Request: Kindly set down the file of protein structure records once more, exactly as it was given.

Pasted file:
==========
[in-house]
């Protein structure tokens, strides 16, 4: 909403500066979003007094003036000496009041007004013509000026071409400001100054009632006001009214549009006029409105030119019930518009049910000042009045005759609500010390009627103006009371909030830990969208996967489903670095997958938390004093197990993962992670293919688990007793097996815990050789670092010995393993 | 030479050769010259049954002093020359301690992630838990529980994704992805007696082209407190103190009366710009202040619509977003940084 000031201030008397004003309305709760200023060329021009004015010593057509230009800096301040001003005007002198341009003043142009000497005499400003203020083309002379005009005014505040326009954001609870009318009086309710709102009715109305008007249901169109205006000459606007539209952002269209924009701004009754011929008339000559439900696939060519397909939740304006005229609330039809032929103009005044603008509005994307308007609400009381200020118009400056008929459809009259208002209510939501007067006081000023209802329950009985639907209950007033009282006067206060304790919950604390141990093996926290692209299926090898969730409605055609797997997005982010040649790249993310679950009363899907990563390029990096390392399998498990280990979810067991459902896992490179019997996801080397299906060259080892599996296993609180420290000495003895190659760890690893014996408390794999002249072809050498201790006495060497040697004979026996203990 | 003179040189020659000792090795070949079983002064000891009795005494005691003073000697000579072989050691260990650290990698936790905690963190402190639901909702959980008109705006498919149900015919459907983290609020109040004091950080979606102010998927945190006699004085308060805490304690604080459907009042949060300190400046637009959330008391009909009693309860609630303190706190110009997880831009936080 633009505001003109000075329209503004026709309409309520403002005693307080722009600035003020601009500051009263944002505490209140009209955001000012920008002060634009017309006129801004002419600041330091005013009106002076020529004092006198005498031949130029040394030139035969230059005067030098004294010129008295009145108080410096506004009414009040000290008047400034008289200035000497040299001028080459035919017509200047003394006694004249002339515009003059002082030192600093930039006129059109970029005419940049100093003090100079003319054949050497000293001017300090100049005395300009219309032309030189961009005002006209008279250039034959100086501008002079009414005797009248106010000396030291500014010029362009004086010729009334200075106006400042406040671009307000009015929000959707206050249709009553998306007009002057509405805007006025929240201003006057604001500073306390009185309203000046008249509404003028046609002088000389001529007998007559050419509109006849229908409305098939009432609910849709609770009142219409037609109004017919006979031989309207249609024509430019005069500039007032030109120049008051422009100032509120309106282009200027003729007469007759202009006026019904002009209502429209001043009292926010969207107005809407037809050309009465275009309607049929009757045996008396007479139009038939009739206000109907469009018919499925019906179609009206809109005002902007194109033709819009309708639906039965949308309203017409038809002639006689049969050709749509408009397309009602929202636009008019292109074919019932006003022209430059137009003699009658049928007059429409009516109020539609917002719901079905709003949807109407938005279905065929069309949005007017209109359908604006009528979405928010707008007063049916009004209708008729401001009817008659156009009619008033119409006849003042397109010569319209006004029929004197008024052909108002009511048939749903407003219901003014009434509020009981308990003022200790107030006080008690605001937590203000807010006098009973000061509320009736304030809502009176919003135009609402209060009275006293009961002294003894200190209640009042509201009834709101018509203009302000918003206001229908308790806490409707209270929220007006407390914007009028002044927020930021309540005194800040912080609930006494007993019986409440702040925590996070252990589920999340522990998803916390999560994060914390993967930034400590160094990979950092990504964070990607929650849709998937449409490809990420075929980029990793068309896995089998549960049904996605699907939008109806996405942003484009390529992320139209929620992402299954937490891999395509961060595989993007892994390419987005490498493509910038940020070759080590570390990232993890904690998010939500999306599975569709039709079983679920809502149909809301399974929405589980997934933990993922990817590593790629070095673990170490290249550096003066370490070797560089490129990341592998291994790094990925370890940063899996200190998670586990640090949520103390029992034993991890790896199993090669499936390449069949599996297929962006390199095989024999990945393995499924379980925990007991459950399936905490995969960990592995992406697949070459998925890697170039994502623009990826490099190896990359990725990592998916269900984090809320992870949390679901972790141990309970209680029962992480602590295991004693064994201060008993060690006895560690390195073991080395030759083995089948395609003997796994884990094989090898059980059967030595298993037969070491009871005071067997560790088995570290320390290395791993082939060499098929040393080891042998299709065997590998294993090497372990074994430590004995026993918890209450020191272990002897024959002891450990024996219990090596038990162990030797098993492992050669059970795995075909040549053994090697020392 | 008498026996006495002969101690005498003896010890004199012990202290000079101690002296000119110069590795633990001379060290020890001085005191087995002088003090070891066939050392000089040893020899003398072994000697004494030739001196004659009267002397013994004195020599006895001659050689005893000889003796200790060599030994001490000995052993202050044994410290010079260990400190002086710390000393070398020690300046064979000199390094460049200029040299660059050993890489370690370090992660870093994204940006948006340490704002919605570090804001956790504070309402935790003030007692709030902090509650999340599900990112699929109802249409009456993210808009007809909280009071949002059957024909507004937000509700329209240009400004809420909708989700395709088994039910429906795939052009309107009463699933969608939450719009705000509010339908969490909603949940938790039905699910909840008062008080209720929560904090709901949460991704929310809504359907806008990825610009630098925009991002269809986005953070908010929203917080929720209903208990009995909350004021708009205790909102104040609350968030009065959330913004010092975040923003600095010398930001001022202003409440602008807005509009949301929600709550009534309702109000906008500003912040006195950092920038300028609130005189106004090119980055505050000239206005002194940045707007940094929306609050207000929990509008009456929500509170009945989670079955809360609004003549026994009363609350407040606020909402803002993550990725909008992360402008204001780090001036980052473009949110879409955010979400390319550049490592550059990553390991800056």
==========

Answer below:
[in-house]
């Protein structure tokens, strides 16, 4: 909403500066979003007094003036000496009041007004013509000026071409400001100054009632006001009214549009006029409105030119019930518009049910000042009045005759609500010390009627103006009371909030830990969208996967489903670095997958938390004093197990993962992670293919688990007793097996815990050789670092010995393993 | 030479050769010259049954002093020359301690992630838990529980994704992805007696082209407190103190009366710009202040619509977003940084 000031201030008397004003309305709760200023060329021009004015010593057509230009800096301040001003005007002198341009003043142009000497005499400003203020083309002379005009005014505040326009954001609870009318009086309710709102009715109305008007249901169109205006000459606007539209952002269209924009701004009754011929008339000559439900696939060519397909939740304006005229609330039809032929103009005044603008509005994307308007609400009381200020118009400056008929459809009259208002209510939501007067006081000023209802329950009985639907209950007033009282006067206060304790919950604390141990093996926290692209299926090898969730409605055609797997997005982010040649790249993310679950009363899907990563390029990096390392399998498990280990979810067991459902896992490179019997996801080397299906060259080892599996296993609180420290000495003895190659760890690893014996408390794999002249072809050498201790006495060497040697004979026996203990 | 003179040189020659000792090795070949079983002064000891009795005494005691003073000697000579072989050691260990650290990698936790905690963190402190639901909702959980008109705006498919149900015919459907983290609020109040004091950080979606102010998927945190006699004085308060805490304690604080459907009042949060300190400046637009959330008391009909009693309860609630303190706190110009997880831009936080 633009505001003109000075329209503004026709309409309520403002005693307080722009600035003020601009500051009263944002505490209140009209955001000012920008002060634009017309006129801004002419600041330091005013009106002076020529004092006198005498031949130029040394030139035969230059005067030098004294010129008295009145108080410096506004009414009040000290008047400034008289200035000497040299001028080459035919017509200047003394006694004249002339515009003059002082030192600093930039006129059109970029005419940049100093003090100079003319054949050497000293001017300090100049005395300009219309032309030189961009005002006209008279250039034959100086501008002079009414005797009248106010000396030291500014010029362009004086010729009334200075106006400042406040671009307000009015929000959707206050249709009553998306007009002057509405805007006025929240201003006057604001500073306390009185309203000046008249509404003028046609002088000389001529007998007559050419509109006849229908409305098939009432609910849709609770009142219409037609109004017919006979031989309207249609024509430019005069500039007032030109120049008051422009100032509120309106282009200027003729007469007759202009006026019904002009209502429209001043009292926010969207107005809407037809050309009465275009309607049929009757045996008396007479139009038939009739206000109907469009018919499925019906179609009206809109005002902007194109033709819009309708639906039965949308309203017409038809002639006689049969050709749509408009397309009602929202636009008019292109074919019932006003022209430059137009003699009658049928007059429409009516109020539609917002719901079905709003949807109407938005279905065929069309949005007017209109359908604006009528979405928010707008007063049916009004209708008729401001009817008659156009009619008033119409006849003042397109010569319209006004029929004197008024052909108002009511048939749903407003219901003014009434509020009981308990003022200790107030006080008690605001937590203000807010006098009973000061509320009736304030809502009176919003135009609402209060009275006293009961002294003894200190209640009042509201009834709101018509203009302000918003206001229908308790806490409707209270929220007006407390914007009028002044927020930021309540005194800040912080609930006494007993019986409440702040925590996070252990589920999340522990998803916390999560994060914390993967930034400590160094990979950092990504964070990607929650849709998937449409490809990420075929980029990793068309896995089998549960049904996605699907939008109806996405942003484009390529992320139209929620992402299954937490891999395509961060595989993007892994390419987005490498493509910038940020070759080590570390990232993890904690998010939500999306599975569709039709079983679920809502149909809301399974929405589980997934933990993922990817590593790629070095673990170490290249550096003066370490070797560089490129990341592998291994790094990925370890940063899996200190998670586990640090949520103390029992034993991890790896199993090669499936390449069949599996297929962006390199095989024999990945393995499924379980925990007991459950399936905490995969960990592995992406697949070459998925890697170039994502623009990826490099190896990359990725990592998916269900984090809320992870949390679901972790141990309970209680029962992480602590295991004693064994201060008993060690006895560690390195073991080395030759083995089948395609003997796994884990094989090898059980059967030595298993037969070491009871005071067997560790088995570290320390290395791993082939060499098929040393080891042998299709065997590998294993090497372990074994430590004995026993918890209450020191272990002897024959002891450990024996219990090596038990162990030797098993492992050669059970795995075909040549053994090697020392 | 008498026996006495002969101690005498003896010890004199012990202290000079101690002296000119110069590795633990001379060290020890001085005191087995002088003090070891066939050392000089040893020899003398072994000697004494030739001196004659009267002397013994004195020599006895001659050689005893000889003796200790060599030994001490000995052993202050044994410290010079260990400190002086710390000393070398020690300046064979000199390094460049200029040299660059050993890489370690370090992660870093994204940006948006340490704002919605570090804001956790504070309402935790003030007692709030902090509650999340599900990112699929109802249409009456993210808009007809909280009071949002059957024909507004937000509700329209240009400004809420909708989700395709088994039910429906795939052009309107009463699933969608939450719009705000509010339908969490909603949940938790039905699910909840008062008080209720929560904090709901949460991704929310809504359907806008990825610009630098925009991002269809986005953070908010929203917080929720209903208990009995909350004021708009205790909102104040609350968030009065959330913004010092975040923003600095010398930001001022202003409440602008807005509009949301929600709550009534309702109000906008500003912040006195950092920038300028609130005189106004090119980055505050000239206005002194940045707007940094929306609050207000929990509008009456929500509170009945989670079955809360609004003549026994009363609350407040606020909402803002993550990725909008992360402008204001780090001036980052473009949110879409955010979400390319550049490592550059990553390991800056």